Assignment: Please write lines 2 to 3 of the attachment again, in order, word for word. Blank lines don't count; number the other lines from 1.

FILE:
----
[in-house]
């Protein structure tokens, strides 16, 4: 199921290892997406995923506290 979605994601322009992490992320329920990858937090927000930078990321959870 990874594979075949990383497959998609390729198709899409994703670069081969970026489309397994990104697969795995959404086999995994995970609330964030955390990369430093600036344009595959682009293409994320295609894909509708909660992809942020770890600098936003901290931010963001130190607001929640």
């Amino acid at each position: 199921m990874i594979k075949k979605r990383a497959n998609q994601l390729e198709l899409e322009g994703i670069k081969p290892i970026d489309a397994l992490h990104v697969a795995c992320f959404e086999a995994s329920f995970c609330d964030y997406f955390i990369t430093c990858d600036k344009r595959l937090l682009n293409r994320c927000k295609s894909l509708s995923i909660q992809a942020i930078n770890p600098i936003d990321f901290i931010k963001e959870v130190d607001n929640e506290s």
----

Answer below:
């Protein structure tokens, strides 16, 4: 199921290892997406995923506290 979605994601322009992490992320329920990858937090927000930078990321959870 990874594979075949990383497959998609390729198709899409994703670069081969970026489309397994990104697969795995959404086999995994995970609330964030955390990369430093600036344009595959682009293409994320295609894909509708909660992809942020770890600098936003901290931010963001130190607001929640």
């Amino acid at each position: 199921m990874i594979k075949k979605r990383a497959n998609q994601l390729e198709l899409e322009g994703i670069k081969p290892i970026d489309a397994l992490h990104v697969a795995c992320f959404e086999a995994s329920f995970c609330d964030y997406f955390i990369t430093c990858d600036k344009r595959l937090l682009n293409r994320c927000k295609s894909l509708s995923i909660q992809a942020i930078n770890p600098i936003d990321f901290i931010k963001e959870v130190d607001n929640e506290s």